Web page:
According to Rolling Stone, a collection of rare and unpublished images of Tupac Shakur from his debut album’s release party will be made available as NFT’s.
Lawrence “Loupy D” Dotson, a hip-hop journalist and photographer, will be selling the 18 NFTs through the OpenSea NFT platform.
Seventeen of the NFTs are original Shakur images, while the 18th is a “Super NFT,” a collage of the remaining 17 photos.
Each NFT will include a framed reproduction of the photo autographed by Dotson, with a portion of the proceeds going to Tupac’s hometown to plant trees.
The photos were taken by Dotson in 1992 at the Los Angeles release party for Tupac’s debut album, 2Pacalypse Now.
Dotson had met Tupac not long before in LA and had managed to get an issue of his magazine, No Sellout, into Tupacs hands when he seen him alone at a bar one night.
Dotson was then invited to the 2Pacalypse Now release party by Tupac himself.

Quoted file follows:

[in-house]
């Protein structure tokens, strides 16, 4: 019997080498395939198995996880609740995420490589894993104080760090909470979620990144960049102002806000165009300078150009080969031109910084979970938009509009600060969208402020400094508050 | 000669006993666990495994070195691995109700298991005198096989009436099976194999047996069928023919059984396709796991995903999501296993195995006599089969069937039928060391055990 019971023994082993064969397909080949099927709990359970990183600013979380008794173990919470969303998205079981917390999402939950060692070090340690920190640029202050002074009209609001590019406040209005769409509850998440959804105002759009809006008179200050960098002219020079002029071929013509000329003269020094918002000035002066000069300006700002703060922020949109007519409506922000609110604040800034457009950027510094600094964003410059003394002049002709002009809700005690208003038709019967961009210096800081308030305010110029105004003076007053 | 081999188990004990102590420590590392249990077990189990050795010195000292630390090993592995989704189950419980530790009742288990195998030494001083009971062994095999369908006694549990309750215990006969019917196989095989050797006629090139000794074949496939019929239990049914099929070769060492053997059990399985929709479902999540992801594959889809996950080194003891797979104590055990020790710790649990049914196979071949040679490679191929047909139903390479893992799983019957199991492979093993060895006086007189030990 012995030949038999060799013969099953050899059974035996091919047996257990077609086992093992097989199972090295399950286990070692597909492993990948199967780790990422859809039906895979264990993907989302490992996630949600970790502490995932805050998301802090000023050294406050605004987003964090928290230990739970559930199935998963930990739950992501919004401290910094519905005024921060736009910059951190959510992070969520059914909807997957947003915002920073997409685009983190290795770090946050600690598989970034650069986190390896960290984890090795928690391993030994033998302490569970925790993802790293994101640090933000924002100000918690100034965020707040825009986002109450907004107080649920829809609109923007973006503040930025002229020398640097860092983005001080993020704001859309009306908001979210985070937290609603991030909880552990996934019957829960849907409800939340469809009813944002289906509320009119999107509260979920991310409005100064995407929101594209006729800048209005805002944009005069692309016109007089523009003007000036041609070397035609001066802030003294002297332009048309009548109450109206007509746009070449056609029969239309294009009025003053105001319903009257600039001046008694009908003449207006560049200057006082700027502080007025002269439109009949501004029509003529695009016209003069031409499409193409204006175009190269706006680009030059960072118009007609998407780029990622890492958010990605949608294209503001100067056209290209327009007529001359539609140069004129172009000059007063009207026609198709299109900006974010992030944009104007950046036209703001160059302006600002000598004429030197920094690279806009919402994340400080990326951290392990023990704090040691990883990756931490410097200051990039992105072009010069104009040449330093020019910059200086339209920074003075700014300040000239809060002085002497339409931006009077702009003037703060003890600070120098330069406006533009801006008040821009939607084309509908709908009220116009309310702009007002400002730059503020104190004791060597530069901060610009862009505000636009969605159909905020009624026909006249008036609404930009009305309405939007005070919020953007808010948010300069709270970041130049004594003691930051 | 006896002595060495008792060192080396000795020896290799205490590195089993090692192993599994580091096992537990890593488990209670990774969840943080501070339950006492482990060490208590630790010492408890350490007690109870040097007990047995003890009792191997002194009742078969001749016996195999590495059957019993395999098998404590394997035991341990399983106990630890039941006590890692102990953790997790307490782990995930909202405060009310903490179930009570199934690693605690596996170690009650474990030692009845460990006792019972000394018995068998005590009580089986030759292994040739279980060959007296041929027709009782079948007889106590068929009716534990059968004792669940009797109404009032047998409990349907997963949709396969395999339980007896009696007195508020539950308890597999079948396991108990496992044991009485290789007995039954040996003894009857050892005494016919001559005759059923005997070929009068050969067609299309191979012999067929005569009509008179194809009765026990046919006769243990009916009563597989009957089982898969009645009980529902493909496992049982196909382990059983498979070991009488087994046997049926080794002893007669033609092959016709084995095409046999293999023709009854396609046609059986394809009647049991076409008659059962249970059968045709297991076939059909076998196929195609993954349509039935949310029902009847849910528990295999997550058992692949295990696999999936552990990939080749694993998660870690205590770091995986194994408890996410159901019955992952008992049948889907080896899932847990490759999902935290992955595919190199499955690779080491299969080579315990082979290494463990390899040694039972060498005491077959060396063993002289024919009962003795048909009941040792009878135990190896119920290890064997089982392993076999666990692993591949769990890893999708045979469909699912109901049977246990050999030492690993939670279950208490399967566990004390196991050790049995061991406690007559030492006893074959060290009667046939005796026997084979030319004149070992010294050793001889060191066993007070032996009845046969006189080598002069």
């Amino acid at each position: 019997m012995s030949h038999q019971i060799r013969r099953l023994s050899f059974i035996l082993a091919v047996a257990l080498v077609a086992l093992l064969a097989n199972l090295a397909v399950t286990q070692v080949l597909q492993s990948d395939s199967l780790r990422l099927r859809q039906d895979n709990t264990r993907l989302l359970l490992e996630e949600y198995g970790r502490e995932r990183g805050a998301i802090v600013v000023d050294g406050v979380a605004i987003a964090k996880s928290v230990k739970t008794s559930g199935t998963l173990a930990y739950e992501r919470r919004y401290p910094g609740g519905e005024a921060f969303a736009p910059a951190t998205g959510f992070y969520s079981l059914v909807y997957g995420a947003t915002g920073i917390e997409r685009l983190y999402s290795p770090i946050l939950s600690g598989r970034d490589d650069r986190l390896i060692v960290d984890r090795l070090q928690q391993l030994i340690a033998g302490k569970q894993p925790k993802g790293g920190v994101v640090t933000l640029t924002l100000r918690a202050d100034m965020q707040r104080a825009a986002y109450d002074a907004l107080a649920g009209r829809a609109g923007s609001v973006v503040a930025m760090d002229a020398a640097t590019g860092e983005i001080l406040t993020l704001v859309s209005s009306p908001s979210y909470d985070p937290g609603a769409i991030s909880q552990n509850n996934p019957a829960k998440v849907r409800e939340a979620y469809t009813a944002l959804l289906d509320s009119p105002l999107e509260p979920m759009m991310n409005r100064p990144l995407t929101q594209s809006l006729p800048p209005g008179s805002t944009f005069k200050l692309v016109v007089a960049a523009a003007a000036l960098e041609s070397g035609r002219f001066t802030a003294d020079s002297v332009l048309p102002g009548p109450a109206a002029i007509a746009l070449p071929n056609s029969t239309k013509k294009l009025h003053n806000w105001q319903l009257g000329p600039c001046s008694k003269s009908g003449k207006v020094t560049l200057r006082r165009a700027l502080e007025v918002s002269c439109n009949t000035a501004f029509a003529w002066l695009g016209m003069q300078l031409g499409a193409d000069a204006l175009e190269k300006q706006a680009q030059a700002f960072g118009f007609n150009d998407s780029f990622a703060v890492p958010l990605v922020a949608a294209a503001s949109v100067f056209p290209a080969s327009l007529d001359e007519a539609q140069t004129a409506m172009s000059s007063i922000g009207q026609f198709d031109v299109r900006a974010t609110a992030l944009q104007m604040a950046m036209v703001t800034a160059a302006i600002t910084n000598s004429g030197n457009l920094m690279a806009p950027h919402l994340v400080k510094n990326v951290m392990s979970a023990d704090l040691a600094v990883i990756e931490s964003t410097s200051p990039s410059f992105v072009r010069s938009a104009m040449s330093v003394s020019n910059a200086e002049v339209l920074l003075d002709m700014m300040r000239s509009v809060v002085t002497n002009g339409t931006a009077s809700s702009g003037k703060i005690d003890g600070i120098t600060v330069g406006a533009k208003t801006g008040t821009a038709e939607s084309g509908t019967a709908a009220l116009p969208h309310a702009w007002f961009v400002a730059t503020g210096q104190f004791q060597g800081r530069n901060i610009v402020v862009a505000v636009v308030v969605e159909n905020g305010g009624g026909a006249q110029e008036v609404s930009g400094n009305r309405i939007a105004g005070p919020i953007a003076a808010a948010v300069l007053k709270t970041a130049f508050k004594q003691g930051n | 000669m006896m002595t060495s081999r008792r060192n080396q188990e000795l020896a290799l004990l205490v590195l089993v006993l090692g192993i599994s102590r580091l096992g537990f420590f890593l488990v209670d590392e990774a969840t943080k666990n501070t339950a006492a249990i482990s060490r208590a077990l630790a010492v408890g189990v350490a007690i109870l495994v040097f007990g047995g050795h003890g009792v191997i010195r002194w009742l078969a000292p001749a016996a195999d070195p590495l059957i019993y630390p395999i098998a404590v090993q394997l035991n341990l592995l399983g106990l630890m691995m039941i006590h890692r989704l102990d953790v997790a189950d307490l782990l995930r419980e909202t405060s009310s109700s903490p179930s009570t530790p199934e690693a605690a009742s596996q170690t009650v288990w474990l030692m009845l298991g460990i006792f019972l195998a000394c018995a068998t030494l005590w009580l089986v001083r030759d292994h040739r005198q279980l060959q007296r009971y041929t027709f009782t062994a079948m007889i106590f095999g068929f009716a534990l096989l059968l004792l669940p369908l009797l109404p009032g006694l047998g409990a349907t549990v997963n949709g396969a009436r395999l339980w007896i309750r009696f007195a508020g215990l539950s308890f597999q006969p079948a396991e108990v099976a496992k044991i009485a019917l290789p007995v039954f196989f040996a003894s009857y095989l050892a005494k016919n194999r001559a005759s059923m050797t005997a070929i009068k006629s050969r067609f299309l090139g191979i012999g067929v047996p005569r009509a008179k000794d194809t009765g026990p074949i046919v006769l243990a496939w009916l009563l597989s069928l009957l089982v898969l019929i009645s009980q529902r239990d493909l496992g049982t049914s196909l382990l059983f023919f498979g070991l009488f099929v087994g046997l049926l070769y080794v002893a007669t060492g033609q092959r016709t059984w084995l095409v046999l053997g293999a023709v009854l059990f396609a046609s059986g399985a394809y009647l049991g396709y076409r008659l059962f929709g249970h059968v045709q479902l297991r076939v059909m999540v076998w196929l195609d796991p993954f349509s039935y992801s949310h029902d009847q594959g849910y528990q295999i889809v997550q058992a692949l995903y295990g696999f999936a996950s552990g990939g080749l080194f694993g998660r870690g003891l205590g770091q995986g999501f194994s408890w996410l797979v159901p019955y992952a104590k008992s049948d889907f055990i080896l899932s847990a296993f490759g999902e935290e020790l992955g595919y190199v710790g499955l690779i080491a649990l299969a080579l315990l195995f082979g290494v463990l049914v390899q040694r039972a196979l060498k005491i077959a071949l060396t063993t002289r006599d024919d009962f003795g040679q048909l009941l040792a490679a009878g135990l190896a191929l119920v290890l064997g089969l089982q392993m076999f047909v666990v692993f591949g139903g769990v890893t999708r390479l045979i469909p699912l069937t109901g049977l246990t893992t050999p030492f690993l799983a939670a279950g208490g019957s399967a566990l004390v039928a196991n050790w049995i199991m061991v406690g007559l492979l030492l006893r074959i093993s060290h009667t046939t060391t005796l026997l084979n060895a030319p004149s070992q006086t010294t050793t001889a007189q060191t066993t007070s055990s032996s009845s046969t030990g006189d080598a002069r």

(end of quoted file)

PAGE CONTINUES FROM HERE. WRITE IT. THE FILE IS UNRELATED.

“I bought a disposable, black and white 35mm camera from the Thrifty’s on the corner of La Brea and Rodeo,” Dotson remembered. “Later that night I got to Glam Slam, Prince’s old club on Boylston Street downtown. I couldn’t wait to see this brotha perform. I loved the energy he put out on stage as a backup dancer for Digital Underground; the same with his performance in the video when he dropped the verse on ‘Same Song.’ I knew that he was going to give it up that night for his debut release party. Surprisingly, there weren’t many people at the show: mostly industry execs and a few heads from the underground community.”
At the time, Dotson developed but never published the images he shot that night, but he used to show them to kids as a reward for good behavior throughout his years as a substitute teacher.
But according to Dotson, he was never sure what to do with the images, but he now he plans to “create a traveling exhibit of the collection” to present them around the world in addition to selling the NFTs.
“[W]hen you look at these photos you can see it in his eyes: the determination, the passion, the swagger, the shine,” Dotson said. “These photos show a side of the man not many people got to see. This ‘Pac wasn’t covered in jewels and Versace; this ‘Pac was humble and hungry. He knew what he going for on stage that night, and that was to become the legend that he is.”